Join Peter German and Maureen Maloney to hear how these scams operate, their impact on B.C. and Canada, and what this means for you.

 

Thursday, June 20

12:30 – 1:30 pm

SFU Morris J. Wosk Centre for Dialogue, ICBC Concourse (Lower Level)
580 West Hasting (enter off Seymour)

Free Event | Registration is Required

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In cities across the States, councils and legislatures seem ready for sweeping change – in this case, sweeping away the constraints of single-family zoning to force or incentivize cities to accommodate more density and, arguably, more affordable housing.  What seemed to begin in Minneapolis is now gaining momentum – and pushback.

There’s a report, column or opinion piece coming every week (thanks to Sightline for keeping track). Here’s a sampling.

In Washington:

Last week, Gov. Jay Inslee signed into law a wide-ranging set of housing reforms sponsored by Rep. Joe Fitzgibbon. The representative hopes the measures will address some of those key barriers to housing. The new laws will offer a financial carrot for cities to allow more density, loosen regulations to reduce the cost of constructing subsidized affordable housing, limit opportunities for legal challenges against new development, bar discriminatory bans on supportive housing for people exiting homelessness and more.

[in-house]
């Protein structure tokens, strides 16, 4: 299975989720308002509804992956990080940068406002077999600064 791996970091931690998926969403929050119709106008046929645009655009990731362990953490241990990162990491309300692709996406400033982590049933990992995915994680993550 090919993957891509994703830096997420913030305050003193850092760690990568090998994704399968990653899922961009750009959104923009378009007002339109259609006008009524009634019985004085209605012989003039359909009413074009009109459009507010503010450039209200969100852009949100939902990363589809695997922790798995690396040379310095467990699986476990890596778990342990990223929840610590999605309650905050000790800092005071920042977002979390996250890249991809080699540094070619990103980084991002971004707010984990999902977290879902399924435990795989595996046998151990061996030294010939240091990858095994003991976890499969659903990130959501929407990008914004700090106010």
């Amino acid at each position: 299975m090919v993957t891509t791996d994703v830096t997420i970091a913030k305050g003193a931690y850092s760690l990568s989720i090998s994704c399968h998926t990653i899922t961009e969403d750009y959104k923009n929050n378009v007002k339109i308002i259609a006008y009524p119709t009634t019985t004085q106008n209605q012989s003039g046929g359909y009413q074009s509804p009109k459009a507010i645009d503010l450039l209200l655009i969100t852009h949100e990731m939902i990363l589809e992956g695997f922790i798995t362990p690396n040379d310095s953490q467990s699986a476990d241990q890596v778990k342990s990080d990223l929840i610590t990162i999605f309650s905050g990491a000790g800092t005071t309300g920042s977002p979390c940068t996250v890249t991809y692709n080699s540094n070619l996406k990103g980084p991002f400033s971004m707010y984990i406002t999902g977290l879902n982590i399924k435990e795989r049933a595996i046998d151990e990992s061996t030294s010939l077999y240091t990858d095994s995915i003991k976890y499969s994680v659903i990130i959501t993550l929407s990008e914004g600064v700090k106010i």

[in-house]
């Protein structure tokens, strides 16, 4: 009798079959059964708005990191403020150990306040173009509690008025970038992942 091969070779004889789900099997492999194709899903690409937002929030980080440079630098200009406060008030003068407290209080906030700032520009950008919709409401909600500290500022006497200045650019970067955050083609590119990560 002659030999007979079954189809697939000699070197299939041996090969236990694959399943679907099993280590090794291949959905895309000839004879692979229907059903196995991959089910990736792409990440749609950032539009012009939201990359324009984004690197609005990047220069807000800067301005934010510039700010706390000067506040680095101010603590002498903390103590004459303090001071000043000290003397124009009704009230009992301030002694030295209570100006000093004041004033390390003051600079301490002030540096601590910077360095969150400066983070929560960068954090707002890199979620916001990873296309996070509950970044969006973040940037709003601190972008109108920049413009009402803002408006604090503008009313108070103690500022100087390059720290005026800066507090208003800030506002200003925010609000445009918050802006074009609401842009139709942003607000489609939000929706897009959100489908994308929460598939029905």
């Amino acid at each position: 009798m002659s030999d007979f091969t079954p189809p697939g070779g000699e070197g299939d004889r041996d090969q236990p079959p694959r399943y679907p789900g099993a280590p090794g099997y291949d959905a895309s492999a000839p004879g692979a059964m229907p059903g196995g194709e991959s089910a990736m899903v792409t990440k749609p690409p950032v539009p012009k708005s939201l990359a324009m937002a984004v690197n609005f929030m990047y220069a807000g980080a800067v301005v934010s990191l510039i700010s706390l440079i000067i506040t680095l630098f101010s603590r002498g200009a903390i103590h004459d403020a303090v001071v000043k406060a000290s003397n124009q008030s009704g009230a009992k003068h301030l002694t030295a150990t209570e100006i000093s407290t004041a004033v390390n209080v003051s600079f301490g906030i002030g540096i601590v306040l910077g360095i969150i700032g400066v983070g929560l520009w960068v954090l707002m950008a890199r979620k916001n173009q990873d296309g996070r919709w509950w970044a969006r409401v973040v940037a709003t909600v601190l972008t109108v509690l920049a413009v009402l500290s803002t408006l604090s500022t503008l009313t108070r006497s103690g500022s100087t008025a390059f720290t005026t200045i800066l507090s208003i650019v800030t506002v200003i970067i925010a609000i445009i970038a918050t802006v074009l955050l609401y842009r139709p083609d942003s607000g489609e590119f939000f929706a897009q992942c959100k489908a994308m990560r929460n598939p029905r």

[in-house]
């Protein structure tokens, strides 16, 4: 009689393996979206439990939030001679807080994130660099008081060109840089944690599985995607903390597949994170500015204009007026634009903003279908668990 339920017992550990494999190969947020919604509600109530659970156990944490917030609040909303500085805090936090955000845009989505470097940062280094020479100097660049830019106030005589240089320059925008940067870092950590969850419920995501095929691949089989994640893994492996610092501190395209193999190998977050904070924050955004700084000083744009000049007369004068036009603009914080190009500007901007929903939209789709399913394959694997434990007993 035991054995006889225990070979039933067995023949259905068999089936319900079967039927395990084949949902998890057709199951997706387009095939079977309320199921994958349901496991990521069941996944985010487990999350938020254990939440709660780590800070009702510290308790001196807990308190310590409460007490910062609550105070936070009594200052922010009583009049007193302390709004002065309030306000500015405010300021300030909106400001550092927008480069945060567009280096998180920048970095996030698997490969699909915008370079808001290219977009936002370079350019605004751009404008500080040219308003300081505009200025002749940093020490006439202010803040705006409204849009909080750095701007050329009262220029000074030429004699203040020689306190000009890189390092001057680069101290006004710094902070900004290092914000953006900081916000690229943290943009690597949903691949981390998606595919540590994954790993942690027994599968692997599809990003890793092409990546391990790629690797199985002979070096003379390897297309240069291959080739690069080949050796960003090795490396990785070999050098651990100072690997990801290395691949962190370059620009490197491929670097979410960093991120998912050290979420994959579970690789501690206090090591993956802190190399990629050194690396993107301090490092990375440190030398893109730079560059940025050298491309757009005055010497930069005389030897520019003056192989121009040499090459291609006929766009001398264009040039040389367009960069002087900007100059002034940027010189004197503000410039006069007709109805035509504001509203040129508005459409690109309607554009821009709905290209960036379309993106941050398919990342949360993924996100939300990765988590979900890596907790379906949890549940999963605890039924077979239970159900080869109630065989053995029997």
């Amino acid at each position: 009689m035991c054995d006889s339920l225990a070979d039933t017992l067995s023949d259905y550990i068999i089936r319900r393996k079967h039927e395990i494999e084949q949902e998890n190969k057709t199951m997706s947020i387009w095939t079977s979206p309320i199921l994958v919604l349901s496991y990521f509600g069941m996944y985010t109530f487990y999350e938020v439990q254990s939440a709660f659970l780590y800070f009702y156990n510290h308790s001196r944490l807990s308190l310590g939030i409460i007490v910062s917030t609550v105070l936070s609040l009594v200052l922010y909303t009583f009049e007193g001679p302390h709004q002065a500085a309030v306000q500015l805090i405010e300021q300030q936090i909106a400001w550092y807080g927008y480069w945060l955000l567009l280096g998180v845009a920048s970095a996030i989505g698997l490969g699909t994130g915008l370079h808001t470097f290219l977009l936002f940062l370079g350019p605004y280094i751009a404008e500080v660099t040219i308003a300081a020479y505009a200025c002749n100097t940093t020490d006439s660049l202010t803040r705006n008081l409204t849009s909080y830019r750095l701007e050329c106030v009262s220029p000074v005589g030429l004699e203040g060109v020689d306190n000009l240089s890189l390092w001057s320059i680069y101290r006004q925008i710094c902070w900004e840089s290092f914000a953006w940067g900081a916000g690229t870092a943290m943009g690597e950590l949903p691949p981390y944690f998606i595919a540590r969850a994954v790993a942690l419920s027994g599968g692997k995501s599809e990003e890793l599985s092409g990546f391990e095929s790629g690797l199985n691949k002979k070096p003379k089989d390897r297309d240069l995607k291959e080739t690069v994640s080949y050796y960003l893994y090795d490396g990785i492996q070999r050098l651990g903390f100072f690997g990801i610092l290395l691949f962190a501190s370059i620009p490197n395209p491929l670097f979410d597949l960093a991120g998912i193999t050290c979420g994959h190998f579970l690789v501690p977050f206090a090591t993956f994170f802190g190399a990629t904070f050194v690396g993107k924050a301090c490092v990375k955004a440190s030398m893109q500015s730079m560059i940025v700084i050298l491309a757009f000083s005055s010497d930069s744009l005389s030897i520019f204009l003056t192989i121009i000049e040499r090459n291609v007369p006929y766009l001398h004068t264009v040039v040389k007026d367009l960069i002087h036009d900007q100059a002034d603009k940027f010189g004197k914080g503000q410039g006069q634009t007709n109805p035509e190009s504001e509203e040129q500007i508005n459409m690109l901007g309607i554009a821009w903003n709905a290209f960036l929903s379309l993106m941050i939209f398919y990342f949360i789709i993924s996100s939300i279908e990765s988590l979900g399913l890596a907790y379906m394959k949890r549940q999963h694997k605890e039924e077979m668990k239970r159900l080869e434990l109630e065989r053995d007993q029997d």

In Oregon:

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Michael Alexander sends highlights from the recent Urbanarium discussion, provocatively titled “The Single-Family Zone Is Dead. What Next?”

 

Planner/developer Michael Mortensen gave every audience member a T4 tax receipt with their “income” shown – in proportion to income levels in Metro B.C.